Treatment of dementia in Parkinson’s disease

Jennifer G Goldman*

*Corresponding author for this work

Research output: Chapter in Book/Report/Conference proceedingChapter

Abstract

Dementia is a frequent and debilitating complication of Parkinson’s disease (PD). It typically is gradual in onset and occurs after a number of years of disease. Longitudinal studies indicate that up to 80% of PD patients may develop dementia during their disease course, though this figure varies. Cognitive deficits in PD dementia (PDD) affect more than one cognitive domain, such as attention, working memory, executive function, memory, language, and/or visuospatial functions and are severe enough to impair daily life, independent of motor symptoms. Behavioral symptoms such as depression, apathy, psychosis, and excessive daytime sleepiness can accompany PDD. To date, rivastigmine is the only FDA-approved medication for PDD. There is growing interest in other pharmacological and non-pharmacological treatments for PDD including medications, neuromodulation, and physical and cognitive exercise. Management strategies include avoiding medications that can exacerbate cognitive impairment (such as anticholinergics); treating comorbid neuropsychiatric symptoms; addressing driving, safety, and/or work issues; and providing support to the patient and care partner.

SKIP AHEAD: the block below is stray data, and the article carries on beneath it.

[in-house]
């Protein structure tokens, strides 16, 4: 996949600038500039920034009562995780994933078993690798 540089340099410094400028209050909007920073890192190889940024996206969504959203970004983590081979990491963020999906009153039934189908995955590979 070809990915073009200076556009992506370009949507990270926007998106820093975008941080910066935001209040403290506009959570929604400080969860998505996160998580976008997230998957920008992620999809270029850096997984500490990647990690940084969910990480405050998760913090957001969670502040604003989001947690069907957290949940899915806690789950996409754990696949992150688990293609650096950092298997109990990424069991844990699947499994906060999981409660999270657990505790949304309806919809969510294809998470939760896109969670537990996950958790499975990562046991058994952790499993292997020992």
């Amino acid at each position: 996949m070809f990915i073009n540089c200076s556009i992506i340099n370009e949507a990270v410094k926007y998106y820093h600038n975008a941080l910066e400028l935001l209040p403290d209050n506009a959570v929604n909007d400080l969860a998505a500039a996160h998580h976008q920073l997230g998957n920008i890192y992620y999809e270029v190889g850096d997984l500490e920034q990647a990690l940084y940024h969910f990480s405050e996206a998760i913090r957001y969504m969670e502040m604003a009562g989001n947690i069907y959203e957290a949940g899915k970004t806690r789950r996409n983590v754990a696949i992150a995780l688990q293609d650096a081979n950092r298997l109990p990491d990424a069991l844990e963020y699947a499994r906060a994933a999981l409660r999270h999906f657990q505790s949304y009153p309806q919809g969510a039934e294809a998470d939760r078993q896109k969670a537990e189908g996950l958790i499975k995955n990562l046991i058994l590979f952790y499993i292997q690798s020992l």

Original languageEnglish (US)
Title of host publicationCurrent Clinical Neurology
PublisherHumana Press Inc
Pages99-102
Number of pages4
DOIs
StatePublished - Jan 1 2019

Publication series

NameCurrent Clinical Neurology
ISSN (Print)1559-0585

Keywords

  • Cholinesterase inhibitors
  • Dementia
  • Executive function
  • Memory
  • Mild cognitive impairment
  • Psychosis

ASJC Scopus subject areas

  • Clinical Neurology

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